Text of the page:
Protesters planned rallies at Nissan dealerships in cities across the southern U.S. amid criticism of working conditions at its Mississippi auto plant.
The Tennessean reported that dozens of protesters convened near a Nashville dealership Thursday and that similar protests were scheduled over the weekend in Atlanta, New Orleans, Charlotte, Greensboro and Raleigh, N.C., and Birmingham, Ala.
Critics alleged that Nissan treated its Canton, Miss., workers poorly and undermined efforts to form a union at the plant.
"It’s just a lack of dignity we’re having to deal with, and we’re told we’re ungrateful when we say we want to unionize," Ernest Whitfield, a Canton employee picketing at the Nashville rally, told the paper.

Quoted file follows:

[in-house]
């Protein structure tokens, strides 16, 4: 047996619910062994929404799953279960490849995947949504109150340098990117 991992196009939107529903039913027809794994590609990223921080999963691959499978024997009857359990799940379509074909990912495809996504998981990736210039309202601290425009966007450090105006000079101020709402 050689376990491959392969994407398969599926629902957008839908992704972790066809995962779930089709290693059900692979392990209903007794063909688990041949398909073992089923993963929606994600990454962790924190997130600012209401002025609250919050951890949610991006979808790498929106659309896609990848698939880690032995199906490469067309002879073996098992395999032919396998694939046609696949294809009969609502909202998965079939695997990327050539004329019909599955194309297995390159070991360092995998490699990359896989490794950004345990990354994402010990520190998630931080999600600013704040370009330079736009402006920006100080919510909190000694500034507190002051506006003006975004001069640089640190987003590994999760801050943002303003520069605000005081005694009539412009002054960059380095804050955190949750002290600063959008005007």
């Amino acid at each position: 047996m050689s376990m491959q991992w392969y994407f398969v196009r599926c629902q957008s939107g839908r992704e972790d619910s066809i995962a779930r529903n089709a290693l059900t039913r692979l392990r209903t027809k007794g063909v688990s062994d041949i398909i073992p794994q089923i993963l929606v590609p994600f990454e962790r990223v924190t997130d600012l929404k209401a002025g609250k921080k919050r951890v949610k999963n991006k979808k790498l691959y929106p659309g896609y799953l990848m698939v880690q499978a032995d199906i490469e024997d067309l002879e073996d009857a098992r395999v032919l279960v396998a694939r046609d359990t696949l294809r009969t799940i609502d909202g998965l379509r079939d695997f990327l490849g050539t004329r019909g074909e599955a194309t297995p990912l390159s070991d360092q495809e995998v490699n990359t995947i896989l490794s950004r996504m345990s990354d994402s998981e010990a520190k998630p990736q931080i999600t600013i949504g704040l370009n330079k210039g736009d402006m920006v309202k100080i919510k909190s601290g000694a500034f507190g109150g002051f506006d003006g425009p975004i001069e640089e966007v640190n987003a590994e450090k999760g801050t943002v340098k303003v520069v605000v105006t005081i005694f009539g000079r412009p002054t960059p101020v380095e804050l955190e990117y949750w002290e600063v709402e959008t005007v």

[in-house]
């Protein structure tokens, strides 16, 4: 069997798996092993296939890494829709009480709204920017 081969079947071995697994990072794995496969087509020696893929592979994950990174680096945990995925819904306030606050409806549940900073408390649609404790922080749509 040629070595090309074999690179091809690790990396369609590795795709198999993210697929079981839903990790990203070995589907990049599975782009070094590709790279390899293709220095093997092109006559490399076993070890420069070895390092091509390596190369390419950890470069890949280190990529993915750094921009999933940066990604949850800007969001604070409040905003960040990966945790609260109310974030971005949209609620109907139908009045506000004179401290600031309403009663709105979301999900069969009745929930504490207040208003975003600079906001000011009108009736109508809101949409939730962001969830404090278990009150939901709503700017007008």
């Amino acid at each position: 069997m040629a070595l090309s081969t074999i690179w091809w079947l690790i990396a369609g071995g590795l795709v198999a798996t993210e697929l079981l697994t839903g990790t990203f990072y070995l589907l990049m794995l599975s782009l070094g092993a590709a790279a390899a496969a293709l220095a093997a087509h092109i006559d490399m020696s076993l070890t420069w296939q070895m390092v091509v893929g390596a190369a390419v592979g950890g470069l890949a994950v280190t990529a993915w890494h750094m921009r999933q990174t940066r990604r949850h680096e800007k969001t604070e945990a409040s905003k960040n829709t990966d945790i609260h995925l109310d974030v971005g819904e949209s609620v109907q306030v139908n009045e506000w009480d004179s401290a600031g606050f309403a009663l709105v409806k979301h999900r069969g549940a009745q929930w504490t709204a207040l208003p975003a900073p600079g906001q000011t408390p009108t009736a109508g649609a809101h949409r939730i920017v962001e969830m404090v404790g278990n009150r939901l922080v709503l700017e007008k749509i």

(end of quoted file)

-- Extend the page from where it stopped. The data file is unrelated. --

The United Auto Workers union long sought to organize a local chapter at the plant near Jackson, Miss., as part of their attempts to make inroads at Southern auto plants owned by overseas automakers.
Protesters also criticized the Canton plant's safety record — including a pair of OSHA violations last year — along with the practice hiring of temporary workers.
Nissan responded that the allegations from the union were "completely unfounded.”
"Nissan's history reflects that we truly value our employees and respect their right to decide who should represent them," the Japanese automaker said in a statement to The Tennessean.